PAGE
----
Film adaptations of books dependent on consistent vision

Photo Courtesy of Lionsgate

Almost since the invention of film, there has been a fascination with adapting novels into motion pictures. Reading a book can never take the place of watching its movie, however, just as watching a movie can never take the place of reading its book; each is an entirely different experience.

Reading allows for individual interpretation, while a movie tends to steer the whole audience toward but one thought. Whosoever controls the pace of the story controls the amount of information being processed, which in turn determines how much the audience thinks about the subject matter.

Readers control their experience; movie audiences are inundated with the interpretations of others. That being said, movie adaptations tend to have varying degrees of success and they spark heated debates as to whether the movie industry is “destroying the canon” or improving upon a work of art.

On the one hand, there are stories such as Eragon by Christopher Paolini where the book is an entertaining jaunt through a magical land that happens to have a dragon as one of the main characters. However, the movie adaptation made little sense without having read the book and has ruined the chance of anyone ever seeing the rest of the series on the big screen due to the filmmakers changing major plot points.

“Readers control their experience; movie audiences are inundated with the interpretations of others.”

At the other end of the spectrum is a little-known work entitled Harry Potter. Both book series  follow a young boy who does not know how special his parents, and himself, are. Eventually, said boy discovers magic and friends, goes on cross country journeys to stop an unspeakable terror from taking over the world and struggles to come to terms with how self-sacrificing his friends are.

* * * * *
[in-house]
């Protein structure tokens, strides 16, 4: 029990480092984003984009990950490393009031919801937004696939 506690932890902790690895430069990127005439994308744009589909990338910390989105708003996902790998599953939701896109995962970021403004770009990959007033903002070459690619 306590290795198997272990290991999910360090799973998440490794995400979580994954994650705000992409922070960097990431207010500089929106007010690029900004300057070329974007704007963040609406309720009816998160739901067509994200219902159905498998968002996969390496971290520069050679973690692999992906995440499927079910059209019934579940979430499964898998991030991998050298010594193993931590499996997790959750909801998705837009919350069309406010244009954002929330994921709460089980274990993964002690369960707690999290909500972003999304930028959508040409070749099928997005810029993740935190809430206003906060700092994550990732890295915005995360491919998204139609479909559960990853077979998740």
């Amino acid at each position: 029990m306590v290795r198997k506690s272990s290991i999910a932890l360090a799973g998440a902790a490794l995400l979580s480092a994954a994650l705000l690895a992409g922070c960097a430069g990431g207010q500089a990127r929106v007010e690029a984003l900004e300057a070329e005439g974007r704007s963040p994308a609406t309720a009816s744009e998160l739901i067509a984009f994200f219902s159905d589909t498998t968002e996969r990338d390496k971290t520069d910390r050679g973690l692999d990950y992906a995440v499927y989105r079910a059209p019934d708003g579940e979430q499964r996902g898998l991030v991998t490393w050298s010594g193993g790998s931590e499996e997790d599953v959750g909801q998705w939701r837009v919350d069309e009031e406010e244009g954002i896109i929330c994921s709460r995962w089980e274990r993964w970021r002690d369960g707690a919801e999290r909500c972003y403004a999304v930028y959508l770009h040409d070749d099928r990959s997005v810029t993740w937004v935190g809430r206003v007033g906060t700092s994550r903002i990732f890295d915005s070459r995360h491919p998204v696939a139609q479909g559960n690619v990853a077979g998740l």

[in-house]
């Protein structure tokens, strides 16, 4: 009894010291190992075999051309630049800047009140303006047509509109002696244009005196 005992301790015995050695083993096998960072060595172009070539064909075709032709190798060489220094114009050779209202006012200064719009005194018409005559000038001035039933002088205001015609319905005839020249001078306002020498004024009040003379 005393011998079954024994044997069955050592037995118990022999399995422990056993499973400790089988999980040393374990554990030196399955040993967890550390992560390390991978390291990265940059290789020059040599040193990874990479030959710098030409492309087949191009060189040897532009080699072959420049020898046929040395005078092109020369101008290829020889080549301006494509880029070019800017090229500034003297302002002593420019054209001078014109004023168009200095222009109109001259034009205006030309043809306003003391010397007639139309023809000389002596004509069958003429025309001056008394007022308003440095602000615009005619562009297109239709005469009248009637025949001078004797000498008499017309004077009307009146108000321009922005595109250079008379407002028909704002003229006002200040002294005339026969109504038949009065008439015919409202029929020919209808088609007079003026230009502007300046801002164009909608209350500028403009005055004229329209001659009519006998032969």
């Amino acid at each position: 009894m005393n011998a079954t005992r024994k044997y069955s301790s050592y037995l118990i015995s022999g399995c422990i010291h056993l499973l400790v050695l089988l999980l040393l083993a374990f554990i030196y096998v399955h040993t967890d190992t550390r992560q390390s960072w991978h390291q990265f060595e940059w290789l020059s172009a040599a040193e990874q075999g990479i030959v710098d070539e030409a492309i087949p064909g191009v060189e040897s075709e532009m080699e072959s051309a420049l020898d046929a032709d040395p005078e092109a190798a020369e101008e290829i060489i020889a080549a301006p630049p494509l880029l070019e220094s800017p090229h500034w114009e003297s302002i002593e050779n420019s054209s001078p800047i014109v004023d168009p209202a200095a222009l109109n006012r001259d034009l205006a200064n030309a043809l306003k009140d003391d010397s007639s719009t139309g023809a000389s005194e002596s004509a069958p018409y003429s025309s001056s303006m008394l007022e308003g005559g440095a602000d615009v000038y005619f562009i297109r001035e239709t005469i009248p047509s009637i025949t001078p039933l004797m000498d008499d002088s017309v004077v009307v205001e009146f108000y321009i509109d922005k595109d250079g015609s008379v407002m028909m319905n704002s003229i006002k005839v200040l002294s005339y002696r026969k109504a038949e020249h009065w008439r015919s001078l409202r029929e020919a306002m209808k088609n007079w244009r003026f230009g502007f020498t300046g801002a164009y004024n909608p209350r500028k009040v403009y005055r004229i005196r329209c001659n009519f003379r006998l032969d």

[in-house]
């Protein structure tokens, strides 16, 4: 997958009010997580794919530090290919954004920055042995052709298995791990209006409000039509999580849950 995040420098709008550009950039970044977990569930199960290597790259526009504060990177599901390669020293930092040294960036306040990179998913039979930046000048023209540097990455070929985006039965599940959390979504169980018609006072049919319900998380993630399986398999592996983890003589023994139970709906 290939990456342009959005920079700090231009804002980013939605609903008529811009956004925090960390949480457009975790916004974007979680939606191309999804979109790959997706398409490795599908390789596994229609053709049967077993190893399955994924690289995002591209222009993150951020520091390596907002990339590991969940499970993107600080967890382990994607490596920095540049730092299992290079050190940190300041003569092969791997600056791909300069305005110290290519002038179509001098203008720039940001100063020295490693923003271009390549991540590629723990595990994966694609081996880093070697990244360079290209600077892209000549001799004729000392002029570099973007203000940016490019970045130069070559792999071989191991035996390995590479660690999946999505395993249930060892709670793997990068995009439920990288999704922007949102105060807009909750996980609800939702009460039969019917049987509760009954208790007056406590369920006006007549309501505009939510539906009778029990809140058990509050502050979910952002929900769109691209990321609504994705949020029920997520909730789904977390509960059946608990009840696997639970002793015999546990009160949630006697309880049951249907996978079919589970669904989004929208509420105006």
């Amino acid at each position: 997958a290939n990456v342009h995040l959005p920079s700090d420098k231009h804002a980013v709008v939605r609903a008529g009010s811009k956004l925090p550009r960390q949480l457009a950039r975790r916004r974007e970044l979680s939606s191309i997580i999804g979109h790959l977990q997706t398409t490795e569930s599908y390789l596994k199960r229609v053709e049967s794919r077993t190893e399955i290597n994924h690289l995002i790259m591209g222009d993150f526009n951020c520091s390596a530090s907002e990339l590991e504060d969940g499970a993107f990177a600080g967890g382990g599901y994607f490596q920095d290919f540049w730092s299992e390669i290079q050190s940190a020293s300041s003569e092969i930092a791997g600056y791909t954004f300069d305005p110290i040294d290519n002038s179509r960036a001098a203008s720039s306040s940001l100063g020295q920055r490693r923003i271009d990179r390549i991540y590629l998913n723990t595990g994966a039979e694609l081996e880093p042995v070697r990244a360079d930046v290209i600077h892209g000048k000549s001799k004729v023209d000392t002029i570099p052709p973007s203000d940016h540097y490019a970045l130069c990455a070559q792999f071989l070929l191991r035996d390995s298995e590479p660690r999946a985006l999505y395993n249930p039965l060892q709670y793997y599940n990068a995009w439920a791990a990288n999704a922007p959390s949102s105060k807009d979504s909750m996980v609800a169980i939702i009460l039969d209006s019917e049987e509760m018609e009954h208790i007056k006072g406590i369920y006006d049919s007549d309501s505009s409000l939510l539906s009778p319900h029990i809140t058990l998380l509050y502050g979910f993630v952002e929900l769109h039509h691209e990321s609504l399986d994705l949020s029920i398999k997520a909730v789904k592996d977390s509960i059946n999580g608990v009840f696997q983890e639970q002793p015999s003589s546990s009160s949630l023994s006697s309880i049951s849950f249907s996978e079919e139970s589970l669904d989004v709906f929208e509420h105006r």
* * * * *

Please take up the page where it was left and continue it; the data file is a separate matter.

With such similarities, the contrast between the successes of the two movie adaptations is astounding, until one takes into account that J.K. Rowling helped with the Harry Potter movies, while Christopher Paolini did not assist when Eragon was adapted.

Having the author help in the making of a movie, however, is not everything; the last century’s Three Musketeers movies are prime examples. Since 1903, there have been more than twenty of these film adaptations, but none have been remotely similar to each other.

While some attempt to adhere to the book, others put their own twist to the oft-told story (the most memorable being the recent steampunk version in 2011). Each derivation has its own merits and seems to point to the fact that as long as the screenwriters have a clear idea of what their intentions are from the start, the movie will be bearable and, more than likely, even good, regardless of genre. The problem comes when no one is quite sure whether to follow the book closely or simply keep the names of characters the same; such indecisiveness ruins a movie.

This fall, the movie-going populous will be besieged by adaptations of books ranging from the wildly popular, such as The Hunger Games: Catching Fire and The Hobbit: The Desolation of Smaug, to the obscure Paranoia and ones that should be outright dreaded (Percy Jackson: The Sea of Monsters).

While each book is entertaining in its own right, the movie adaptations are unlikely to follow suit. Judging by the first Percy Jackson movie, this one will do the book a terrible injustice. At least the disappointed viewers have a good chance of being consoled by the innovative Hunger Games series, which has introduced a curious subplot that was not present in the books.

It is, however, doubtful that the 2013 adaptation of The Book Thief will be as thought-provoking as the book, for how can a film portray the thoughts of a little girl during World War II, without boring the audience with voice overs and monologues? With The Mortal Instruments: City of Bones, on the other hand, filmmakers could take the liberty of resolving some of the major plot holes or changing the dialogue into something people might actually say.

This movie and the upcoming  Ender’s Game have potential to be brilliant adaptations that rank alongside The Lord of the Rings, or terrible films best forgotten. Either way, it will be an exciting adventure to see all the paper heroes come to life, however ridiculous or laughable a life it might be.